Death, Through a Nurse’s Eyes https://nyti.ms/3qLvY4e
“Let’s say there was a day that nurses didn’t come to the hospital. It’s like, why are you even opening?”
The short film broke my heart documenting the ICU patients with Covid 19 reaching the end of their lives. Yet it is equally heart-wrenching seeing how the nurses tirelessly risking their own health, if not their lives, and that of their families with painstaking shifts and their patients’ deaths forever etched on their memories. That being said, having shown more concern for their patients than for themselves out of the spotlight for so long, they are not getting the recognition they deserve.
Spending one semester studying my dream profession, I learned the hard way that there are so many false assumptions for the Nursing field from the stories of my peers to my own experiences and observations.
One friend told me that her classmates asked if folding blankets and bedsheets would be everything she gets to learn as a Nursing student. This is not even close. During only 4 years, we learn the Science of human anatomy, psychology, biochemistry, biophysics, pathophysiology, pharmacology, biostatistics, etc., and the Arts of care, compassion, and communication with biopsychosocial needs, cultural preferences, and spiritual needs. We learn to design care plans, organize care, practice skills and deliver patient care ourselves. Caring for patients means treating them as a whole person with their psychological well-being and the social context from which they come, not a medical case.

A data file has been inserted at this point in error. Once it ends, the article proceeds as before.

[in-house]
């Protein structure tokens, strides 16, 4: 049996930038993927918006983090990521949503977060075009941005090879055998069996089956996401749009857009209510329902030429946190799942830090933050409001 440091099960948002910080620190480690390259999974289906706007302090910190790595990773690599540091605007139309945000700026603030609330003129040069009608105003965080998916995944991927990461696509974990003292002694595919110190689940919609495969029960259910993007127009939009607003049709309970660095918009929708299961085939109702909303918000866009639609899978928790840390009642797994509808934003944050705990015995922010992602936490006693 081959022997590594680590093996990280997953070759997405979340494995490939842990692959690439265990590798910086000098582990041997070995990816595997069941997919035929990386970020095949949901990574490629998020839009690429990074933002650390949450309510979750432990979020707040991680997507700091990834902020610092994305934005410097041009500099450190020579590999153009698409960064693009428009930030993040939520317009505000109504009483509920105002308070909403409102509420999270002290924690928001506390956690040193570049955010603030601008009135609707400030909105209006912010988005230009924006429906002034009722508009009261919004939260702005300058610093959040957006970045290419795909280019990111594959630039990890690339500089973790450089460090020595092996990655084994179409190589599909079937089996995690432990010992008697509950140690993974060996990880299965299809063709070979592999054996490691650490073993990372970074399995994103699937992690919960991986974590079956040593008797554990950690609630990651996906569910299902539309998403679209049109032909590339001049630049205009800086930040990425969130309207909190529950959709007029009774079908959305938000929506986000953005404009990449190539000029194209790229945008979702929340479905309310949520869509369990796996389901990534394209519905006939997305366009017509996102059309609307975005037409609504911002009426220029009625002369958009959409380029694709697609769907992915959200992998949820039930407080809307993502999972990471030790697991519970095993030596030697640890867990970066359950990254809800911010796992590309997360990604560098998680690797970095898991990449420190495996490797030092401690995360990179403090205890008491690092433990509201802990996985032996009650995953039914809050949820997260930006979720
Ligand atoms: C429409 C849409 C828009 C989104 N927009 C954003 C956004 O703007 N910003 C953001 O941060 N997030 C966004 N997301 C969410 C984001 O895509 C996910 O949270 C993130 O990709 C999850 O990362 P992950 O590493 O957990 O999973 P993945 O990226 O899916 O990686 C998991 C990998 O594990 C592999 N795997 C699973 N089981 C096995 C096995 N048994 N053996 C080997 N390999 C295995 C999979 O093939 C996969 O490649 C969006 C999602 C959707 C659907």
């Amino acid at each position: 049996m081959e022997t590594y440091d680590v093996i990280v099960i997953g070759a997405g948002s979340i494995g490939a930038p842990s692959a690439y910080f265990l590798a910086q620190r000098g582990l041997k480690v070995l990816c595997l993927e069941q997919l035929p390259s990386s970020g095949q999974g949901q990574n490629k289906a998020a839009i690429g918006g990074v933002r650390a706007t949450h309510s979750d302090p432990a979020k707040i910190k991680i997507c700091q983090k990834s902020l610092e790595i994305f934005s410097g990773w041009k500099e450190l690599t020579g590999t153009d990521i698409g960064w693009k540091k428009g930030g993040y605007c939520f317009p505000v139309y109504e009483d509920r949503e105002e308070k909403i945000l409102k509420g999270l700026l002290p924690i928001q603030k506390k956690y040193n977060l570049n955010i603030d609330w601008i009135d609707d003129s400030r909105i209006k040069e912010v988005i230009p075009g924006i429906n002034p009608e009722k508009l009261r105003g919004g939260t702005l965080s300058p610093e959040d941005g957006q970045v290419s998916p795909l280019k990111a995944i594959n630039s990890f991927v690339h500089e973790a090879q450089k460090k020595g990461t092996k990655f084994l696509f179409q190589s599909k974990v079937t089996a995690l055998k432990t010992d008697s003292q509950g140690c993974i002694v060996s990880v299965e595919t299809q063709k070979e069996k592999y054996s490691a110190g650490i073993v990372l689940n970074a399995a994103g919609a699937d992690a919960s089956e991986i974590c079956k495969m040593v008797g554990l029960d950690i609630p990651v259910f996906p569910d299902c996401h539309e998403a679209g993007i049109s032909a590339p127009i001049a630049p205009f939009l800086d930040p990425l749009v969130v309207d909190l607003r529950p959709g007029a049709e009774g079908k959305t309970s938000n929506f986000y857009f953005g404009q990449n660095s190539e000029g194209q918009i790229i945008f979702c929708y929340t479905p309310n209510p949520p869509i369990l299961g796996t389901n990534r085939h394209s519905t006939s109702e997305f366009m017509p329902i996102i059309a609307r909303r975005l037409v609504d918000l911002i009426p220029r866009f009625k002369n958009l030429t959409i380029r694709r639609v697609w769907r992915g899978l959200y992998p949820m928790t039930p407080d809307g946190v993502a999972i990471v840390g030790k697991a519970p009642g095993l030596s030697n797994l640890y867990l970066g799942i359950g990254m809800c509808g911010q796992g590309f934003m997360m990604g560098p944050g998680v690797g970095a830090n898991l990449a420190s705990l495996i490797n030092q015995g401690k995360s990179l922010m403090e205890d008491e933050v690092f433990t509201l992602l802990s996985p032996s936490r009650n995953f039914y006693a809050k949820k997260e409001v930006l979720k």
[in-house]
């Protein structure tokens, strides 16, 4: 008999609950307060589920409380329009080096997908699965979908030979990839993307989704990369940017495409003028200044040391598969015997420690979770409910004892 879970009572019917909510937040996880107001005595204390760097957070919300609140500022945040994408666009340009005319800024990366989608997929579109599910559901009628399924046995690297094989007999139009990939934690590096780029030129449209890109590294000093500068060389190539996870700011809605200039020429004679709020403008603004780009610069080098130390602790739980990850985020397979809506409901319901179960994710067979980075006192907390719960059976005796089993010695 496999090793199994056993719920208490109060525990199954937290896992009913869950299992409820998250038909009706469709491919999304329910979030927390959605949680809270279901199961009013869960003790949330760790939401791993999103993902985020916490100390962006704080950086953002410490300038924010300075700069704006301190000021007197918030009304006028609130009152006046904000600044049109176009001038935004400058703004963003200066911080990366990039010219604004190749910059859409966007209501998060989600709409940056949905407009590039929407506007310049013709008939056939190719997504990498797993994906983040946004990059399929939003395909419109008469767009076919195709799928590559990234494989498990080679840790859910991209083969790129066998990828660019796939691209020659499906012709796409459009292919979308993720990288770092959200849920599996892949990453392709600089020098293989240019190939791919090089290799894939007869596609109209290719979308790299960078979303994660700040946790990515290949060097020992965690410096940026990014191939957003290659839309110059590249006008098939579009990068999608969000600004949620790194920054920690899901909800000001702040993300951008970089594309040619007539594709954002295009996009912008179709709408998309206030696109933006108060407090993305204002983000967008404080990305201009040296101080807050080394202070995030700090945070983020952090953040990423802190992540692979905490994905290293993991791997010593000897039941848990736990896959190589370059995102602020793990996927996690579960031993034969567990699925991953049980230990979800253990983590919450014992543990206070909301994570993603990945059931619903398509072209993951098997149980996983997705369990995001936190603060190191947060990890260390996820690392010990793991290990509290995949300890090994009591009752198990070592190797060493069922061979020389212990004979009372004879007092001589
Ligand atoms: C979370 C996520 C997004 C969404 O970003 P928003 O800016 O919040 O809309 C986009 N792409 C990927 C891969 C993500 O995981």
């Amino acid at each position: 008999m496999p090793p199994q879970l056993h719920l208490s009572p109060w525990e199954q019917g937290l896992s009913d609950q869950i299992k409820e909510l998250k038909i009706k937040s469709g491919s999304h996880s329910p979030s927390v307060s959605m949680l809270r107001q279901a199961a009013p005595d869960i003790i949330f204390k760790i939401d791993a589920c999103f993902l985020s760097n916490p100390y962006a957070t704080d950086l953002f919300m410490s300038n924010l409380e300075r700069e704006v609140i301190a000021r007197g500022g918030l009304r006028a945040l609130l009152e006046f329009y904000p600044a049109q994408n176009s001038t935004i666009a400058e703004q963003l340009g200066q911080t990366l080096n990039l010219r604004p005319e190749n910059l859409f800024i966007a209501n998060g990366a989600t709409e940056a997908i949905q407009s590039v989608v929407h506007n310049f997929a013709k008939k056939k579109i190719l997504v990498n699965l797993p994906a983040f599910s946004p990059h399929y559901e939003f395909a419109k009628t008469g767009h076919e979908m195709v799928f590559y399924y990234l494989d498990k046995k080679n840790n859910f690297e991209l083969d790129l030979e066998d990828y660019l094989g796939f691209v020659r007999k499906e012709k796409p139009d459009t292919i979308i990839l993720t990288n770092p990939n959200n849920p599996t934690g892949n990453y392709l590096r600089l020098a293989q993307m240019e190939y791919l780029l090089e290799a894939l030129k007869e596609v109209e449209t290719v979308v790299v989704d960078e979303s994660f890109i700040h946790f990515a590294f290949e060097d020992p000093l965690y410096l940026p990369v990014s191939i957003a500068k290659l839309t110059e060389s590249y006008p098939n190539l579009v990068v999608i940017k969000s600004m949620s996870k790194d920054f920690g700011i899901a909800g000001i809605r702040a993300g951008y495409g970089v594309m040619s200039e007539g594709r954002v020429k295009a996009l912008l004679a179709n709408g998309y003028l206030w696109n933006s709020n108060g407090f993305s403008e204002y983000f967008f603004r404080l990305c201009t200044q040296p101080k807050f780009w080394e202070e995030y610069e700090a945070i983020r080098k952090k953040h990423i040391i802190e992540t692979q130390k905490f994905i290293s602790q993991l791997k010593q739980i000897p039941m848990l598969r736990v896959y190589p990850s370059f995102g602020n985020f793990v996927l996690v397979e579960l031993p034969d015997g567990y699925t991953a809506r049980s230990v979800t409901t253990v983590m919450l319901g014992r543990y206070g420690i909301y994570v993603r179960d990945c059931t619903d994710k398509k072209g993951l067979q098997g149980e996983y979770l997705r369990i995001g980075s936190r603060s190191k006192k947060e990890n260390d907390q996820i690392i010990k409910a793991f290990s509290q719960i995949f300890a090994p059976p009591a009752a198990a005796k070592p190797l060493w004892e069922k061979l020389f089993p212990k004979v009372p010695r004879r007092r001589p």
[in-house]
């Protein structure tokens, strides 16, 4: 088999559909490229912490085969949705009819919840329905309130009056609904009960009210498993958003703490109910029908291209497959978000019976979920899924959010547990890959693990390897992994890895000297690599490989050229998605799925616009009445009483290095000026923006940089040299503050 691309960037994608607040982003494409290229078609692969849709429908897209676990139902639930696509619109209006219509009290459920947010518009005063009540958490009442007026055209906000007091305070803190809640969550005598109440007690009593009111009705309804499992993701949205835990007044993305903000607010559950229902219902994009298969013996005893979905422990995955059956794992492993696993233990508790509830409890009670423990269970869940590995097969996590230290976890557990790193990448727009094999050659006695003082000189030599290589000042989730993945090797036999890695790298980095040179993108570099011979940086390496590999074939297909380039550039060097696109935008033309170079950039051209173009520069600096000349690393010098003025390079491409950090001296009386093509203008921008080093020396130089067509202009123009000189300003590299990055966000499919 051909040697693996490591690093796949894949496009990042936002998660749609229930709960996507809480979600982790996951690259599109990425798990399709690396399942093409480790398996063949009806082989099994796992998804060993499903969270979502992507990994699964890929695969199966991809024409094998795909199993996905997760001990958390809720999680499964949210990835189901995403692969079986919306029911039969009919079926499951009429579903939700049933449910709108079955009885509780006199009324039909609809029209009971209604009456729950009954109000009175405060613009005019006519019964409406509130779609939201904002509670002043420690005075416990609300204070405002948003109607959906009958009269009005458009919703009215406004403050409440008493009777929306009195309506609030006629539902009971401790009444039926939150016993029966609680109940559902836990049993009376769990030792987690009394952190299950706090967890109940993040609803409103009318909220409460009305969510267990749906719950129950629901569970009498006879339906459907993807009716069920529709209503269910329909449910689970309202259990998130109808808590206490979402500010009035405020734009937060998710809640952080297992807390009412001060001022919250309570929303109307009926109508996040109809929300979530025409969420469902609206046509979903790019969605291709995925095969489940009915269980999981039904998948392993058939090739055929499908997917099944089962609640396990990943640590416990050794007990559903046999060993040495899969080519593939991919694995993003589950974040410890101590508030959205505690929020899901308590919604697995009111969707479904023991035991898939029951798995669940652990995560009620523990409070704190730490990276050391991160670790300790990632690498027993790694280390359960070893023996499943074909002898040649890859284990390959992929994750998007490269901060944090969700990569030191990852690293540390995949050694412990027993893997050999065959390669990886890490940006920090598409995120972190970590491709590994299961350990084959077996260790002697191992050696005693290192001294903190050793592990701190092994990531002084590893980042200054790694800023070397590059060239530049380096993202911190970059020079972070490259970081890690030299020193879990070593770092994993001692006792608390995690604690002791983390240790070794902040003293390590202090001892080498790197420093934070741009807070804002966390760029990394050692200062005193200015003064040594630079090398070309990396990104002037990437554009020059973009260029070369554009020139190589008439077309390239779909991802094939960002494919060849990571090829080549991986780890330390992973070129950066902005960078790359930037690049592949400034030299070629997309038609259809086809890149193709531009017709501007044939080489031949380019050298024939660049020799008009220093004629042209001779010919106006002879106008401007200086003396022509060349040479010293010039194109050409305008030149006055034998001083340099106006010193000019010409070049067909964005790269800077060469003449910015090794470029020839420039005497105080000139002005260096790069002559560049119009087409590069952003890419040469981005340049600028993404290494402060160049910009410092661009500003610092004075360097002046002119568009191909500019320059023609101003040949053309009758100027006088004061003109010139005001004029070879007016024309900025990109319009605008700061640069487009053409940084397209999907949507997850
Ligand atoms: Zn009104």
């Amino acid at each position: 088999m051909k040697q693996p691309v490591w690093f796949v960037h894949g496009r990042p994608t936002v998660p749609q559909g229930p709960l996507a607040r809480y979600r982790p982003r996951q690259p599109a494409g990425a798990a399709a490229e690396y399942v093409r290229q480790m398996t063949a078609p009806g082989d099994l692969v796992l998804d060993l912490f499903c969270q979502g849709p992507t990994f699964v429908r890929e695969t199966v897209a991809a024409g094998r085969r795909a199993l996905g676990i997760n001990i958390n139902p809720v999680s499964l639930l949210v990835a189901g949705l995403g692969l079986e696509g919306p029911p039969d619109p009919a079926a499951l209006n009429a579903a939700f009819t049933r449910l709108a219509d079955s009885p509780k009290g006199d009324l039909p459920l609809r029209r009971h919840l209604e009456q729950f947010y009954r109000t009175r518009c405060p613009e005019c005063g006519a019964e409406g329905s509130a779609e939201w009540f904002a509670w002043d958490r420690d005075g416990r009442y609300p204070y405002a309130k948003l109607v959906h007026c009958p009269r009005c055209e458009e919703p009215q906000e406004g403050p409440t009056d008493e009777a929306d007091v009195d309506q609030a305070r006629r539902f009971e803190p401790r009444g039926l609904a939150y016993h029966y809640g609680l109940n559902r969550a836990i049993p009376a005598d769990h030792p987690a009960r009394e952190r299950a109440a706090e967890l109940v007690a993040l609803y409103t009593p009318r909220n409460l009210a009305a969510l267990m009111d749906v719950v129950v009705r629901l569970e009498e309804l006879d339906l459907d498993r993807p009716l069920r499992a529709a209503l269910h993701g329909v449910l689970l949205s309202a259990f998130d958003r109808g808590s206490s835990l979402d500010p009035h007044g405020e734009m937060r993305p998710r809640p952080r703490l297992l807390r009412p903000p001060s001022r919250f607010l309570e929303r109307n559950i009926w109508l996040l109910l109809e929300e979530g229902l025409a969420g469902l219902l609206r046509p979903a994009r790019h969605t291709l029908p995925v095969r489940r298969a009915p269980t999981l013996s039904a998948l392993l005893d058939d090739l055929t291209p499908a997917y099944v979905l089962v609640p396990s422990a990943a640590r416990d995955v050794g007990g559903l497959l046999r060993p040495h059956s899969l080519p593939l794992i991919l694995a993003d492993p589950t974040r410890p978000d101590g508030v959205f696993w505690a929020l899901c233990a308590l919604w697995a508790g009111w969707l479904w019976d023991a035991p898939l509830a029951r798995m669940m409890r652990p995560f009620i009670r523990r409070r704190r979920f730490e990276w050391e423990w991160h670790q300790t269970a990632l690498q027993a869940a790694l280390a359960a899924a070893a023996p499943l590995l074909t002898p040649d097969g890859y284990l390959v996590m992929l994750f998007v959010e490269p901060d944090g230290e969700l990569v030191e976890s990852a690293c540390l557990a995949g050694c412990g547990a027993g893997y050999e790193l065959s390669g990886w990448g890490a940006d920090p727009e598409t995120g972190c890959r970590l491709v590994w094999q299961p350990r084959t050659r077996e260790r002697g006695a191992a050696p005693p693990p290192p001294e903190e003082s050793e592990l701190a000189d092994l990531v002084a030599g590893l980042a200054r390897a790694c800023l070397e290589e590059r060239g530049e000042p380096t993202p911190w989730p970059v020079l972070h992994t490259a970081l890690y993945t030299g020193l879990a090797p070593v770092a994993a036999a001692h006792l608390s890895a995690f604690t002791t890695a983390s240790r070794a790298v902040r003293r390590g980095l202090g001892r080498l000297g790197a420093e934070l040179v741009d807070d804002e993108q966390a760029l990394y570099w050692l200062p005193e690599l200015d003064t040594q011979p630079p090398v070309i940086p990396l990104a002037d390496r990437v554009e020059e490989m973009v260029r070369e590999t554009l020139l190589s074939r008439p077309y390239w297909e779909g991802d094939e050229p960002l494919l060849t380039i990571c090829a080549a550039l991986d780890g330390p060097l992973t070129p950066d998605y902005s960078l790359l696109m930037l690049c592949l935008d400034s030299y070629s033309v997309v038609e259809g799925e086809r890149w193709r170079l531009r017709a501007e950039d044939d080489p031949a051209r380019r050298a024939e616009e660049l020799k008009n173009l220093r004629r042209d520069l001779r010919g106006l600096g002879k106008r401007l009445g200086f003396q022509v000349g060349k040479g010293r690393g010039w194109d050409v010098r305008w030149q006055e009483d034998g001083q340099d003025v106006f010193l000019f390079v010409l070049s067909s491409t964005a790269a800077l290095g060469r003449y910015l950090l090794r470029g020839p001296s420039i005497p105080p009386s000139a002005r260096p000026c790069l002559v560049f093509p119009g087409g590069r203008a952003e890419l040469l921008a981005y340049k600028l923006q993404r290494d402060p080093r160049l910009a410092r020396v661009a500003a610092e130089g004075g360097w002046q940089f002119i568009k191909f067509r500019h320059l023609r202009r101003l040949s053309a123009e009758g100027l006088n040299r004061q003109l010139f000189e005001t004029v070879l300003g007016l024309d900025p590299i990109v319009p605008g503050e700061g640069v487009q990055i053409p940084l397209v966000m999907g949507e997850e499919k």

For nurses, it’s not just about ailments, it’s also about the therapeutic personal connections that are constructed when respectfulness, responsiveness, compassion, trustworthiness, and integrity are exemplified. They know more than most about reality on the ward and patients’ experiences, thus allowing them to have immense impacts in the hospital. This is why nursing is rated as the most trusted and ethical profession for 20 years in a row in the US.
I understand that it is what I feel about the profession to embrace the difficulties that come with it that matters. However, when mentioning the Covid 19, many only use the exclusive phrase “y bác sĩ” or even worse, “y tá” for nurses. “Y tá” has been replaced by “điều dưỡng” by the Government for over 30 years now since the word “tá” as in “trợ tá” (supporting) is misleading. Despite what the media may portray, nurses are not directed by physicians. They actively engage in treating the patients with other healthcare professionals.
Nursing is an independent, self-governing profession. To operate, a hospital needs the hands of so many healthcare professionals such as nurses, doctors, dieticians, medical technologists, pharmacists, etc. So please, treat us all with equal respect.
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